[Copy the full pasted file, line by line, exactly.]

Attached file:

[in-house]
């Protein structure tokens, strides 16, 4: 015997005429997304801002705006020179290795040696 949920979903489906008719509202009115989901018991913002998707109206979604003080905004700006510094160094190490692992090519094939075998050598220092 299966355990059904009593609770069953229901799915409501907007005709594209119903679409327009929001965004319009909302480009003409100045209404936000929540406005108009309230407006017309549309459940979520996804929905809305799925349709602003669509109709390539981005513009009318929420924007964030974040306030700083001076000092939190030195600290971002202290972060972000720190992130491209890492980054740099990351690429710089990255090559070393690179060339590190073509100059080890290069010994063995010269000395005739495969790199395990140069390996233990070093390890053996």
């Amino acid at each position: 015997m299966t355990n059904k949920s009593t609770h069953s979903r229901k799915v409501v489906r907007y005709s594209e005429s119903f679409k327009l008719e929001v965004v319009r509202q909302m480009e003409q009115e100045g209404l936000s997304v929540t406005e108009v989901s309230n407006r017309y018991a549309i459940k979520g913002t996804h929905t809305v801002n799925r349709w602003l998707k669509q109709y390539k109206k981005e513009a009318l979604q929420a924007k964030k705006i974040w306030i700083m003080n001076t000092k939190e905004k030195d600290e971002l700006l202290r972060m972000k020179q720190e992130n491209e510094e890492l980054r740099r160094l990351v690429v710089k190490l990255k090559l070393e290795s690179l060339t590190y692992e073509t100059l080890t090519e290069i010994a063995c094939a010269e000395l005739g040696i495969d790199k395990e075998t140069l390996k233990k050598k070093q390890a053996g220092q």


[in-house]
């Protein structure tokens, strides 16, 4: 015997005429997304801002705006020179290795040696 949920979903489906008719509202009115989901018991913002998707109206979604003080905004700006510094160094190490692992090519094939075998050598220092 299966355990059904009593609770069953229901799915409501907007005709594209119903679409327009929001965004319009909302480009003409100045209404936000929540406005108009309230407006017309549309459940979520996804929905809305799925349709602003669509109709390539981005513009009318929420924007964030974040306030700083001076000092939190030195600290971002202290972060972000720190992130491209890492980054740099990351690429710089990255090559070393690179060339590190073509100059080890290069010994063995010269000395005739495969790199395990140069390996233990070093390890053996």
């Amino acid at each position: 015997m299966t355990n059904k949920s009593t609770h069953s979903r229901k799915v409501v489906r907007y005709s594209e005429s119903f679409k327009l008719e929001v965004v319009r509202q909302m480009e003409q009115e100045g209404l936000s997304v929540t406005e108009v989901s309230n407006r017309y018991a549309i459940k979520g913002t996804h929905t809305v801002n799925r349709w602003l998707k669509q109709y390539k109206k981005e513009a009318l979604q929420a924007k964030k705006i974040w306030i700083m003080n001076t000092k939190e905004k030195d600290e971002l700006l202290r972060m972000k020179q720190e992130n491209e510094e890492l980054r740099r160094l990351v690429v710089k190490l990255k090559l070393e290795s690179l060339t590190y692992e073509t100059l080890t090519e290069i010994a063995c094939a010269e000395l005739g040696i495969d790199k395990e075998t140069l390996k233990k050598k070093q390890a053996g220092q």